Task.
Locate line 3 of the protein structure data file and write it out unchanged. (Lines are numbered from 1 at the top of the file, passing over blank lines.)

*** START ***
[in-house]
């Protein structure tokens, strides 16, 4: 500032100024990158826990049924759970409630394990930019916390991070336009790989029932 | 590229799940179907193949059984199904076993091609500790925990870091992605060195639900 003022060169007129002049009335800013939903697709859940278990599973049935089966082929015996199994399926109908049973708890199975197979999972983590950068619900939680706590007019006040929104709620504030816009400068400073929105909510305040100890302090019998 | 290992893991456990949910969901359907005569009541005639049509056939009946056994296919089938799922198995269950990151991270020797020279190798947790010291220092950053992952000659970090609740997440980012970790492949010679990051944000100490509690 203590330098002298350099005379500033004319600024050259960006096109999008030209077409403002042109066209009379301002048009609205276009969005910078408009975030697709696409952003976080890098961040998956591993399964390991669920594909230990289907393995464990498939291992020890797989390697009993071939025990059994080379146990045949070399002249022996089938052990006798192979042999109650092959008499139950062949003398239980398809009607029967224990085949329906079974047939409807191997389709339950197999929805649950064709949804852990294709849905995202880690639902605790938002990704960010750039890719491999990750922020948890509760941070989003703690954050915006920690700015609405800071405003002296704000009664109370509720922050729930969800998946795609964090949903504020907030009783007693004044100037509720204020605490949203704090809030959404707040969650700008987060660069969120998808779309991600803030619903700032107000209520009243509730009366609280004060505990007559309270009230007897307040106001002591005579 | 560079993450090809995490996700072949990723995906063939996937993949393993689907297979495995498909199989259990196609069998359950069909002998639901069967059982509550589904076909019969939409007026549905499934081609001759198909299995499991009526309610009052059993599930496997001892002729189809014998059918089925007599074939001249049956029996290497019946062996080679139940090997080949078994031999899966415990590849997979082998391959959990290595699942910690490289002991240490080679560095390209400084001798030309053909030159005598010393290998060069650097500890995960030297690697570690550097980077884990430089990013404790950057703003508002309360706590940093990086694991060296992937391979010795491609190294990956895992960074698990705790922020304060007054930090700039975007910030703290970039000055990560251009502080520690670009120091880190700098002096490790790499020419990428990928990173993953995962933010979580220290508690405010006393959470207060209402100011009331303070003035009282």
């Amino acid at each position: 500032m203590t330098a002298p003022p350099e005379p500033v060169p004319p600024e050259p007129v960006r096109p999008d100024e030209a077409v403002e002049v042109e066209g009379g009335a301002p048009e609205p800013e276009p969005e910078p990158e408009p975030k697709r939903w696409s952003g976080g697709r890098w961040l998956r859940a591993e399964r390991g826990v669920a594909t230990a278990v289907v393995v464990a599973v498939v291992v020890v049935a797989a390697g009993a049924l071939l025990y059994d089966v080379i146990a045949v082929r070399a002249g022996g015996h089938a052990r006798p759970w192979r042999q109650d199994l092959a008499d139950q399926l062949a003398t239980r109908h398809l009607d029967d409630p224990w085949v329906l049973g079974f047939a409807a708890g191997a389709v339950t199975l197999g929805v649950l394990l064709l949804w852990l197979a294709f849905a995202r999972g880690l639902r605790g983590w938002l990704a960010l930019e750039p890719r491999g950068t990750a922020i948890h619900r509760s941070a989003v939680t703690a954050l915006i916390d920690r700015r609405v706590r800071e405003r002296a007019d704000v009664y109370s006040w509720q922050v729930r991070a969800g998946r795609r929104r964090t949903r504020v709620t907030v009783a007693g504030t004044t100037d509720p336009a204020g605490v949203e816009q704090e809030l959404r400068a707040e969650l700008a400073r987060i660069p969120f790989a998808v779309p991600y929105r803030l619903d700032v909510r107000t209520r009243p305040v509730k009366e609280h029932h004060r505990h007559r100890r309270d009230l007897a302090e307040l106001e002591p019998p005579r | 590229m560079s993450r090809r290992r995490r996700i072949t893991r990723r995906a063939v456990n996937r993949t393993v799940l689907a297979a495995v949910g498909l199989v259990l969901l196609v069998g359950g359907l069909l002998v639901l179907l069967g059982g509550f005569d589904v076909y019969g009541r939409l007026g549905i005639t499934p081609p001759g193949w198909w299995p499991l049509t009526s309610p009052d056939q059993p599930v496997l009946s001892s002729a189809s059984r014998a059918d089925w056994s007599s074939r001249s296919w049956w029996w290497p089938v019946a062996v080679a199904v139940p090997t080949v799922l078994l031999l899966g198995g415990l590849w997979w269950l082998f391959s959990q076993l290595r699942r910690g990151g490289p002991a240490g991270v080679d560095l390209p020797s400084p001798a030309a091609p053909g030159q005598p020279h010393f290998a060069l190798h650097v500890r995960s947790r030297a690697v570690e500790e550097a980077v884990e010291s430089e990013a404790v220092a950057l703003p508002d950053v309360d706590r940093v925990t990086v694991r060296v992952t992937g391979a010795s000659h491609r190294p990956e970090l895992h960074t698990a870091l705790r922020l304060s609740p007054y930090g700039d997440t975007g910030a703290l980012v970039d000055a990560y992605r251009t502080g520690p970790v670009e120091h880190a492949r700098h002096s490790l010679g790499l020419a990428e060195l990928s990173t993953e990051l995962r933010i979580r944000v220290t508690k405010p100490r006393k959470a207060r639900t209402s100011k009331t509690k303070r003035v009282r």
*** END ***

């Amino acid at each position: 500032m203590t330098a002298p003022p350099e005379p500033v060169p004319p600024e050259p007129v960006r096109p999008d100024e030209a077409v403002e002049v042109e066209g009379g009335a301002p048009e609205p800013e276009p969005e910078p990158e408009p975030k697709r939903w696409s952003g976080g697709r890098w961040l998956r859940a591993e399964r390991g826990v669920a594909t230990a278990v289907v393995v464990a599973v498939v291992v020890v049935a797989a390697g009993a049924l071939l025990y059994d089966v080379i146990a045949v082929r070399a002249g022996g015996h089938a052990r006798p759970w192979r042999q109650d199994l092959a008499d139950q399926l062949a003398t239980r109908h398809l009607d029967d409630p224990w085949v329906l049973g079974f047939a409807a708890g191997a389709v339950t199975l197999g929805v649950l394990l064709l949804w852990l197979a294709f849905a995202r999972g880690l639902r605790g983590w938002l990704a960010l930019e750039p890719r491999g950068t990750a922020i948890h619900r509760s941070a989003v939680t703690a954050l915006i916390d920690r700015r609405v706590r800071e405003r002296a007019d704000v009664y109370s006040w509720q922050v729930r991070a969800g998946r795609r929104r964090t949903r504020v709620t907030v009783a007693g504030t004044t100037d509720p336009a204020g605490v949203e816009q704090e809030l959404r400068a707040e969650l700008a400073r987060i660069p969120f790989a998808v779309p991600y929105r803030l619903d700032v909510r107000t209520r009243p305040v509730k009366e609280h029932h004060r505990h007559r100890r309270d009230l007897a302090e307040l106001e002591p019998p005579r | 590229m560079s993450r090809r290992r995490r996700i072949t893991r990723r995906a063939v456990n996937r993949t393993v799940l689907a297979a495995v949910g498909l199989v259990l969901l196609v069998g359950g359907l069909l002998v639901l179907l069967g059982g509550f005569d589904v076909y019969g009541r939409l007026g549905i005639t499934p081609p001759g193949w198909w299995p499991l049509t009526s309610p009052d056939q059993p599930v496997l009946s001892s002729a189809s059984r014998a059918d089925w056994s007599s074939r001249s296919w049956w029996w290497p089938v019946a062996v080679a199904v139940p090997t080949v799922l078994l031999l899966g198995g415990l590849w997979w269950l082998f391959s959990q076993l290595r699942r910690g990151g490289p002991a240490g991270v080679d560095l390209p020797s400084p001798a030309a091609p053909g030159q005598p020279h010393f290998a060069l190798h650097v500890r995960s947790r030297a690697v570690e500790e550097a980077v884990e010291s430089e990013a404790v220092a950057l703003p508002d950053v309360d706590r940093v925990t990086v694991r060296v992952t992937g391979a010795s000659h491609r190294p990956e970090l895992h960074t698990a870091l705790r922020l304060s609740p007054y930090g700039d997440t975007g910030a703290l980012v970039d000055a990560y992605r251009t502080g520690p970790v670009e120091h880190a492949r700098h002096s490790l010679g790499l020419a990428e060195l990928s990173t993953e990051l995962r933010i979580r944000v220290t508690k405010p100490r006393k959470a207060r639900t209402s100011k009331t509690k303070r003035v009282r």